#7 User is offline   bluejak 

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Posted 2011-November-22, 06:31

If you think weaselling out of full disclosure is acceptable, so be it. I think it is a terrible approach to bridge. Different people have different ideas, so saying "game forcing" as a description is not full disclosure. Saying it is not a name is no excuse whatever.

And yes, the same applies to a Jacoby 2NT. If your system allows you to respond 2NT to 1 on



because you think it is worth going to game, then you are not disclosing adequately if you describe your 2NT as showing a game force.
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#8 User is offline   Free 

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Posted 2011-November-22, 08:14

View Postmanudude03, on 2011-November-21, 10:33, said:

Is it permitted to agree to open 2C (GF or 23+ balanced) with the above hand?.

Yes, as long as you don't describe this as GF... You have only 9 tricks in a contract and 2 suits wide open in NT, you can hardly call that a GF hand, right? Describe it as 9+ tricks in a suit contract and you're ok.
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#9 User is offline   wank 

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Posted 2011-November-25, 04:51

the key to whether something is reasonably described as game forcing or not is how they would react if opps bid on over game. GF bids establish a forcing pass (even if the pair are too bad to understand what a forcing pass is, they will say they would not never pass something out), shapely jumps to game on the other hand do not.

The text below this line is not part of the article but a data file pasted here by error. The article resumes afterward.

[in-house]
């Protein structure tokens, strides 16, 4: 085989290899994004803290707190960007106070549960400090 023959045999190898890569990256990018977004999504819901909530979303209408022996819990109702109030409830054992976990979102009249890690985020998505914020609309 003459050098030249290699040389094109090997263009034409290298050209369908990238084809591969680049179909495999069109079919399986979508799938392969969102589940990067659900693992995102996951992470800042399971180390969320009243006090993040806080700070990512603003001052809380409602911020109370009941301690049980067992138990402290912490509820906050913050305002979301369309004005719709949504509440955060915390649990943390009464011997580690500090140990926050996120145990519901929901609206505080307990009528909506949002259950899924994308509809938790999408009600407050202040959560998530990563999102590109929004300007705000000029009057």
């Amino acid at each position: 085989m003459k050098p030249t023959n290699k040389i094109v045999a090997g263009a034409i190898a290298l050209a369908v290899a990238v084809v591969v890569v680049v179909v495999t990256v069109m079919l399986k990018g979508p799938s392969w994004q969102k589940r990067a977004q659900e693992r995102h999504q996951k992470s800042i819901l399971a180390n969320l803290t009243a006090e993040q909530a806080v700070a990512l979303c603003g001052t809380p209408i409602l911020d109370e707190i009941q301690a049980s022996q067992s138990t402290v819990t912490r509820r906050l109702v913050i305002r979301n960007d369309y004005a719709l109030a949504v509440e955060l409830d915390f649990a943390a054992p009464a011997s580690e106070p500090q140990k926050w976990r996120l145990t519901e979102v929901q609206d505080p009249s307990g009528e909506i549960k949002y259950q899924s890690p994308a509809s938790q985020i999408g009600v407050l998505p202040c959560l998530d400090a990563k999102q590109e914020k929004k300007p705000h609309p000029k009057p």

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#10 User is offline   Trinidad 

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Posted 2011-November-25, 07:27

View Postbluejak, on 2011-November-22, 06:31, said:

If you think weaselling out of full disclosure is acceptable, so be it.

It's hardly weaselling out of full disclosure to explain a bid as "game forcing" if your explicit agreement is "game forcing" (and you don't have implicit agreements indicating something else).

You would be a lot poorer and I would be a lot richer if you would pay me a penny for every pair who have "22/23+ Balanced or game forcing" as the only agreement that they have about the requirements for a 2 opening.

Rik
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#11 User is offline   mycroft 

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Posted 2011-November-25, 10:24

Yes, but we're not talking about them - at least almost always, they *do* play it that way. It's the few that play "23+ or game forcing" and mean that AKQ ninth and an Ace is "game forcing" because they can make game. You can't tell whether they know they have this agreement (that it could be a 9+trick "strong preempt") until you find out what they do when the opponents "sac"; having said that, not telling the opponents it could be a strong preempt means that they don't compete as often as they could, so they never have to worry about the opponents "sacrificing" over their 4.
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#12 User is offline   Trinidad 

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Posted 2011-November-25, 13:28